Written by the Japanese noblewoman Murasaki Shikibu in the early eleventh century, The Tale of Genji is a classic work of Japanese literature concerning the son of a Japanese emperor, his romantic life and the customs of aristocratic society at the time. Called alternatively the world's first novel, the first modern novel or the first novel to be considered a classic; precisely which is a matter of debate by those who make a living debating such things. Nobel Prize winning novelist Yasunari Kawabata named The Tale of Genji "the highest pinnacle of Japanese literature. Even down to our day there has not been a piece of fiction to compare with it."
The Tale of Genji was written for Japanese women of the yokibito, or aristocracy, and possesses many of the elements found in novels today: a central character, major and minor characters, well-developed characterisation, psychological insight, complexity, sequential events taking place upon a timeline based upon the central character's lifetime. Rather than using a plot, events just happen and characters evolve simply by growing older, much as in real life. The internal consistency of Genji is a notable feature, and evidence of Murasaki's skill; all characters age in relation to each other, and relationships between them remain consistent throughout chapters.
Unusually, none of the characters are referred by name in the novel, a complicating factor for modern readers and translators alike; they are referred to instead by their function, role, honorific or relation to other characters; for example 'Minister of the Right,' 'His Excellency' or 'Heir Apparent.' Lack of names was a feature of Heian era court protocol, which decreed their use in a public forum as unacceptably familiar.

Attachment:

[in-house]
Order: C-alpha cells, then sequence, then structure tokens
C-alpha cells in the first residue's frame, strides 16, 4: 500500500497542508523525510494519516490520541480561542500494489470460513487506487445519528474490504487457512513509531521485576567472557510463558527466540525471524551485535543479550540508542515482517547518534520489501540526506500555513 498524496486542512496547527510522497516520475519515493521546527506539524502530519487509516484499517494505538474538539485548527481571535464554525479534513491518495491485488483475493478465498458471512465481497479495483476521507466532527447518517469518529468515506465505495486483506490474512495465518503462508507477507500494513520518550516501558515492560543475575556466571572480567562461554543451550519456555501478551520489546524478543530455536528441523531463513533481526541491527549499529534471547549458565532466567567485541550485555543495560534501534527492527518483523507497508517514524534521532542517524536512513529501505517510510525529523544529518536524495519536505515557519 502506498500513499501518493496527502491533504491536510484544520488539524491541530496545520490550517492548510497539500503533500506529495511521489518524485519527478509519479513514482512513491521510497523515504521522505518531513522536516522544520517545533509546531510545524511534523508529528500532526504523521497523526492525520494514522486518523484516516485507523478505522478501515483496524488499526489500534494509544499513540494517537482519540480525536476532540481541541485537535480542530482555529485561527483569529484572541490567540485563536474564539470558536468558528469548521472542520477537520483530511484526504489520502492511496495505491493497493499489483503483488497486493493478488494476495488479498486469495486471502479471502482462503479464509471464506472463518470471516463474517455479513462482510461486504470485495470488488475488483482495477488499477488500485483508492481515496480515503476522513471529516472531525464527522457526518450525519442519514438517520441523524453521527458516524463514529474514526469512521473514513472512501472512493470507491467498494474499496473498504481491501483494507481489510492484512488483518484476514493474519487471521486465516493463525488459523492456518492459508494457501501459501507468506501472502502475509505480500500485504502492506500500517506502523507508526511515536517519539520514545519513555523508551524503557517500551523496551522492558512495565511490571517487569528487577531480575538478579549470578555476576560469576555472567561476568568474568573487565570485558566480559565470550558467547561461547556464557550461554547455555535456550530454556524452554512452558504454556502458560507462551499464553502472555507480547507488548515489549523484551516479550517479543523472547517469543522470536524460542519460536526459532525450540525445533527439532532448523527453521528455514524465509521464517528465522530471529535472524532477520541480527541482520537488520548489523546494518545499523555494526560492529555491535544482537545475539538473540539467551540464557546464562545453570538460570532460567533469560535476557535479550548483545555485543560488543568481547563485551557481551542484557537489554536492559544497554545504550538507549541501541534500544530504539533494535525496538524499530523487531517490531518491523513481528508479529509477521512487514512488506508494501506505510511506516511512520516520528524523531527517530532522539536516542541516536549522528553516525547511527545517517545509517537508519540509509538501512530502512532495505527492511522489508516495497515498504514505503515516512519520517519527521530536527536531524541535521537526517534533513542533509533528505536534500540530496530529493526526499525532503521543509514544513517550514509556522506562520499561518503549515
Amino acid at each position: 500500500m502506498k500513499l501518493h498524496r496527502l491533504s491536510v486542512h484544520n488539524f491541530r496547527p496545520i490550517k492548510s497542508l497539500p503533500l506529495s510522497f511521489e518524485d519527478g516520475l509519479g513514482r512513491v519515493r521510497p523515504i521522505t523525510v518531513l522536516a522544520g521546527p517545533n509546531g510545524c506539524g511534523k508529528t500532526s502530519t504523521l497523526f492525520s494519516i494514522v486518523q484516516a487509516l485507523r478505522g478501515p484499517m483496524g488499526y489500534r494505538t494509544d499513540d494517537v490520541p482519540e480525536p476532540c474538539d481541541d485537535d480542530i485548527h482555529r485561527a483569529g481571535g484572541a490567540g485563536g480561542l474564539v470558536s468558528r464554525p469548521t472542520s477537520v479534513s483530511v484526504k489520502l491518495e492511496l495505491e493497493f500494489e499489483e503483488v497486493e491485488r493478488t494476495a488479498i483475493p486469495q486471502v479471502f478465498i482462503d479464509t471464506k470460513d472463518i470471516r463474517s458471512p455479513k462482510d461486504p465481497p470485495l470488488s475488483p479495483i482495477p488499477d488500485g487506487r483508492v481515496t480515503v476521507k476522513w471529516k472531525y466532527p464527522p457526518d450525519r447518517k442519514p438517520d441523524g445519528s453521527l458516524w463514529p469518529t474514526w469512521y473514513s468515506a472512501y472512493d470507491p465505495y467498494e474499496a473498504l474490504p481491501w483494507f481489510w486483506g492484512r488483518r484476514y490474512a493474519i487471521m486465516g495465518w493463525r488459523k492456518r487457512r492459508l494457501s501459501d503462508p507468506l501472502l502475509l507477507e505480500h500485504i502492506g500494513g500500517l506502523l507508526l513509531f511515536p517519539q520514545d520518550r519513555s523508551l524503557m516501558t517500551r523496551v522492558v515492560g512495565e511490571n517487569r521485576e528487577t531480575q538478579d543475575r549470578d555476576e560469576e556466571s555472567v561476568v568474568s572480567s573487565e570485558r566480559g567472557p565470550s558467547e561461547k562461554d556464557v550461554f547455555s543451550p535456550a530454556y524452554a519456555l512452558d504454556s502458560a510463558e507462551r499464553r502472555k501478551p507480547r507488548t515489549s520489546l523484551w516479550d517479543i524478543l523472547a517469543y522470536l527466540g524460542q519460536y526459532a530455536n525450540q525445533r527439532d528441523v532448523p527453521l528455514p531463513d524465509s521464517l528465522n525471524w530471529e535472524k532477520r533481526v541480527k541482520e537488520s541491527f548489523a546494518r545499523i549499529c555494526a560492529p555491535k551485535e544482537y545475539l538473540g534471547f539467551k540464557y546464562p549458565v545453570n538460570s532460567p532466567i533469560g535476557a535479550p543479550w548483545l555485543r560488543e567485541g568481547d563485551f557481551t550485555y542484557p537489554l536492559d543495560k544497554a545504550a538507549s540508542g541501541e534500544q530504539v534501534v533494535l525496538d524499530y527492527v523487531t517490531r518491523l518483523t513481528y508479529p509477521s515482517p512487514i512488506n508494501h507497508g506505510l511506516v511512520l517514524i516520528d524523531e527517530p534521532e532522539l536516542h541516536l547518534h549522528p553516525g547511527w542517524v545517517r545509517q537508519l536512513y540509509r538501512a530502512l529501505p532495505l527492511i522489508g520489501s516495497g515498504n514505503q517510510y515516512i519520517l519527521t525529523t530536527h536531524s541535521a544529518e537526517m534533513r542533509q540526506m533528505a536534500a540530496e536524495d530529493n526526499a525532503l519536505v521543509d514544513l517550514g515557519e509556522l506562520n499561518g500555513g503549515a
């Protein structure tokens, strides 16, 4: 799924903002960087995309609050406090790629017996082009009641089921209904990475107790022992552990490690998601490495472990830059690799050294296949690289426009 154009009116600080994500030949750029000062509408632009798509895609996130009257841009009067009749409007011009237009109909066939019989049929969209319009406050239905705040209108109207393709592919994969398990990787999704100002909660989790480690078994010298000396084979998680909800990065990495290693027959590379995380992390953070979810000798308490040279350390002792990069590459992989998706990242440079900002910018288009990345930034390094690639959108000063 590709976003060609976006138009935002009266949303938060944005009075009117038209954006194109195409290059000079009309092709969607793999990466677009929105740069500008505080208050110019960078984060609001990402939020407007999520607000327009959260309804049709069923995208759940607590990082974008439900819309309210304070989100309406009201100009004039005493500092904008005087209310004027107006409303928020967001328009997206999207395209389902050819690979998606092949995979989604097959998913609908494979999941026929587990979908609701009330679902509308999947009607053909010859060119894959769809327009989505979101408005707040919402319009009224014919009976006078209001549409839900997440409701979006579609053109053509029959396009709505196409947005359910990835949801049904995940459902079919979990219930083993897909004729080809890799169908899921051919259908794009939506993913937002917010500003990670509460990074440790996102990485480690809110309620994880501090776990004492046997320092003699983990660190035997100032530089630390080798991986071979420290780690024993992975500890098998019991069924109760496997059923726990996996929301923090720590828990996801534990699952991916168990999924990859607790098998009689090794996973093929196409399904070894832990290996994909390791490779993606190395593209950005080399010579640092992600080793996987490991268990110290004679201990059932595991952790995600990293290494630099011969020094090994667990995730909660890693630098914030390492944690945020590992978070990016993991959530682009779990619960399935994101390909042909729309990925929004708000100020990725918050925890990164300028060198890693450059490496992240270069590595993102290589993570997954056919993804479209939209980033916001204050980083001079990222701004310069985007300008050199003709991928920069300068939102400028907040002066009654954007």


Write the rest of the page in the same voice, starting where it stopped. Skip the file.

There is debate over how much of the Genji was actually written by Murasaki Shikibu herself, with some of the novel's later chapters containing discrepancies in style and rare continuity errors, with scholars suggesting that Shikbu's daughter Daini no Sanmi may have completed the novel. A further complication is the fact that the tale ends abruptly, in mid-sentence, probably not as intended by the author herself.
Written to entertain women of the aristocracy in eleventh century Japan, the novel employs Heian period court Japanese: highly inflected language with extremely complex grammar. Poetry is often used in conversation, as was the custom in court life, with classic poems modified or rephrased according to the situation at hand. Of the classic Japanese tanka form, the poems would have been well known to the intended audience, and are often left unfinished as if thoughts unsaid, the reader expected to complete a word or sentence—a complicating factor for a modern readership unversed in Heian era poetry.
Intended for a female audience and by a female author, the novel was written entirely in Hiragana script, so-called a "women's hand" at the time. All official documents, essays and works of history were written in Chinese characters and only by men, producing the paradoxical situation where men wrote mostly in bad Chinese while their spouses produced excellent works in native Japanese. Women's prose and poetry from this period, of which The Tale of Genji is pre-eminent in same manner as Shakespeare in English, form the basis of what in time became a truly national literature, as poets switched from Chinese to the new Japanese scripts for their elegant simplicity and flexibility.